Franc Paul was looking for an opportunity. The 30-year-old was serving as clerk of the Tennessee Senate when Nashville was evacuated in February 1862 and Gov. Isham G. Harris ordered him to remove Tennessee’s archives to Chattanooga for safe-keeping. Now that the task was accomplished, Paul found himself a man without a job.
Prior to the war, Chattanooga had two newspapers, the Confederate-leaning Advertiser and the Union-leaning Gazette. War closed them and mid-1862 saw Chattanooga without a source for news. Paul saw his opportunity. He got the idea that Chattanooga was the “very point at which to establish a journal for circulation in the army.”
He had printing experience, having once worked for well-known East Tennessee editor, “Parson” Brownlow. He got encouragement from James Warner, a merchant who had moved to Chattanooga in 1853 and had served as mayor in 1861. They had worked together at a Nashville newspaper, and Warner, knowing the city’s need for news, encouraged the undertaking.
Paul obtained the printing plant of the Advertiser and on Aug. 1, 1862, the inaugural issue of the Chattanooga Daily Rebel hit the city’s streets. Fortunately for Paul, Confederate Gen. Braxton Bragg was concentrating his army in the area, giving the Rebel a ready audience. Initially, it cost 10 cents a copy with a month’s subscription being $1 in advance. No subscription was taken for longer than a month.
The pages of the Rebel were a mixture of local matters, advertisements, military matters, and news obtained from other widespread newspapers (a common practice of the time). Thus a typical issue might find liberal quotation from the London Times, New York Times, or Richmond Enquirer alongside notices for the hire of slaves; advertisements for Chattanooga schools such as Aldehoff’s and the Cumberland Church; local residences available on the market; coal for sale by a Running Water firm; and other news and business notices of a 19th-century city.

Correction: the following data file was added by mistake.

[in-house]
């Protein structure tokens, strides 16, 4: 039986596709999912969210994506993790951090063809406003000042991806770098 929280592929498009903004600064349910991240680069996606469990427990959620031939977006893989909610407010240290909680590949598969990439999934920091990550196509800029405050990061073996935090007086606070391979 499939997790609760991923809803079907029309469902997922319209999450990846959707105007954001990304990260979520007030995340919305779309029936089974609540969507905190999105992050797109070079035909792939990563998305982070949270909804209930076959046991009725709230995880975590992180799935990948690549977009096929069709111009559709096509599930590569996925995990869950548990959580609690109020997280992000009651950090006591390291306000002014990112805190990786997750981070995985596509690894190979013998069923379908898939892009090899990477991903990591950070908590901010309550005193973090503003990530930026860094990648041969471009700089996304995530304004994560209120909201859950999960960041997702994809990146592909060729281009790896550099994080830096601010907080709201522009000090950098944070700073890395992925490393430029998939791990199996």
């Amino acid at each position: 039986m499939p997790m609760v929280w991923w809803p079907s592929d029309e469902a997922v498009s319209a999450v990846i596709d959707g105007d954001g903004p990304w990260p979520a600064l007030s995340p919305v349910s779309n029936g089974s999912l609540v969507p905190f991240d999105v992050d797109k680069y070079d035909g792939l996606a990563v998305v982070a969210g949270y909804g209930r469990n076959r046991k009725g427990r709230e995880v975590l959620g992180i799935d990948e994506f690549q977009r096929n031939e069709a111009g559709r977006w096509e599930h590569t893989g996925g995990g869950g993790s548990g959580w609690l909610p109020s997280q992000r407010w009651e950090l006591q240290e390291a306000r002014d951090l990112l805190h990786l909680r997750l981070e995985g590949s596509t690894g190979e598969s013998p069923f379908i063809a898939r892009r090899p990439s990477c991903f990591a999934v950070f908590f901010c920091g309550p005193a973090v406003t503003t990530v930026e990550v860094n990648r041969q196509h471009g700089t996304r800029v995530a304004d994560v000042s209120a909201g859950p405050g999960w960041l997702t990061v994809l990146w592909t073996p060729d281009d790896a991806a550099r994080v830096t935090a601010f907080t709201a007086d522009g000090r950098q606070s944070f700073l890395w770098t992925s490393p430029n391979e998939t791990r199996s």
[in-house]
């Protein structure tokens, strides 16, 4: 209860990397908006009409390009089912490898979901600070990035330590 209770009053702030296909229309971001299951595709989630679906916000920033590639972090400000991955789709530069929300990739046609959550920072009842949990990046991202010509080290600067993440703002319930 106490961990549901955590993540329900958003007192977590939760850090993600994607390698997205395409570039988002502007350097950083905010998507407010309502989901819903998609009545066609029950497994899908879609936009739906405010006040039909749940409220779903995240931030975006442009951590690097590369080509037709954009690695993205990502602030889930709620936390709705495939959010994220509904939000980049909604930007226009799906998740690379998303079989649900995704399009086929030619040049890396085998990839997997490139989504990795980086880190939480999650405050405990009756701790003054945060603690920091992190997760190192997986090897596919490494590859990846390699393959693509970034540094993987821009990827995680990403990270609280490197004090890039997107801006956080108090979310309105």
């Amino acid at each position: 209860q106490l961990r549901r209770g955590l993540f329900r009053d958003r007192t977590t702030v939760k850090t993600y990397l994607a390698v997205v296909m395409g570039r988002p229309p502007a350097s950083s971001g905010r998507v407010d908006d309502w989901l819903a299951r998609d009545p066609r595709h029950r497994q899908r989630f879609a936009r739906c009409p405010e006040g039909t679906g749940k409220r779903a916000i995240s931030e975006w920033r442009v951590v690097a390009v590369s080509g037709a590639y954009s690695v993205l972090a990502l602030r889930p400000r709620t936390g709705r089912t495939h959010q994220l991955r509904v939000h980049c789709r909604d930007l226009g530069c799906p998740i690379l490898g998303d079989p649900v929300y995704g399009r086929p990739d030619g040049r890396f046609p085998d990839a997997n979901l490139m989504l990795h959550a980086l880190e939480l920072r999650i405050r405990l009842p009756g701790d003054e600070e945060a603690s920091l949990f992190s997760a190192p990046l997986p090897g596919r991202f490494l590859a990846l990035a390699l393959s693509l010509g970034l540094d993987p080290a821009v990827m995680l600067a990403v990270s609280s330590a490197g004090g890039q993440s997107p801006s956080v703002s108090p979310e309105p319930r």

Official Confederate military communications also would be found, such as the need of the quartermaster for men to unload cars and wagons; notification to travelers and citizens that they could not travel or trade within Chattanooga without permits; notices to sick and wounded soldiers returning to the army on where to report; and a thousand other details of running an army stationed in a city.
In November 1862, Paul moved the paper into the backrooms of the Bank of Tennessee in the 500 block of Market Street. By winter, the Rebel had become the favorite journal within the Confederate Army of Tennessee, enjoyed quasi-official status with the military, and had a large civilian audience.
Paul printed 8,000 copies per day and claimed he could have sold twice that number if sufficient paper had been available. He also noted that he could not fill the subscriptions for the Rebel as fast as they came in. He hired Henry Watterston as chief editorialist and the 22-year-old’s fiery editorials were countered by the humor of Albert “John Happy” Roberts. Writing under the pseudonym “Mint Julep” was a young Middle Tennessee soldier, Todd Carter.
When the Union army bombarded Chattanooga in August 1863 from Stringer’s Ridge, the office of the Rebel was a special target and on the Aug. 25 the newspaper boasted it was the last “public institution” remaining in the city, “every other is on the wing … we are left alone in our glory.” In its final Chattanooga issue, a single sheet “war bulletin” on the Aug. 30, the Rebel noted that the Yankees were shelling town, saying: “Crash came a shell over the roof, struck a Chattanooga hog in its side, and sent him squealing to the happy hunting ground.” That night the Rebel evacuated the city on the Atlanta bound train. For the first time in 13 months Chattanooga was without a source of news.
The Chattanooga Daily Rebel was not done. It would print a daily issue with few interruptions until April 1865. Usually operating from a railroad car that could move as necessary with the army, the Rebel, retaining “Chattanooga” on the mast, published issues from Marietta, Ga., Atlanta, and Griffin, Ga. and finally moving to Selma, Ala. where its presses and files were destroyed on April 2, 1865.
An unknown person printed a final issue April 27, 1865, noting the war was ending which “diffused a general feeling of joy and hope throughout the community.” Chattanooga’s “newspaper on wheels” passed into history.
For information visit www.chattanoogahistoricalassoc.org or call LaVonne Jolley at 423-886-2090.
C. Anthony Hodges, D.D.S. is a board member of the Friends of the Park.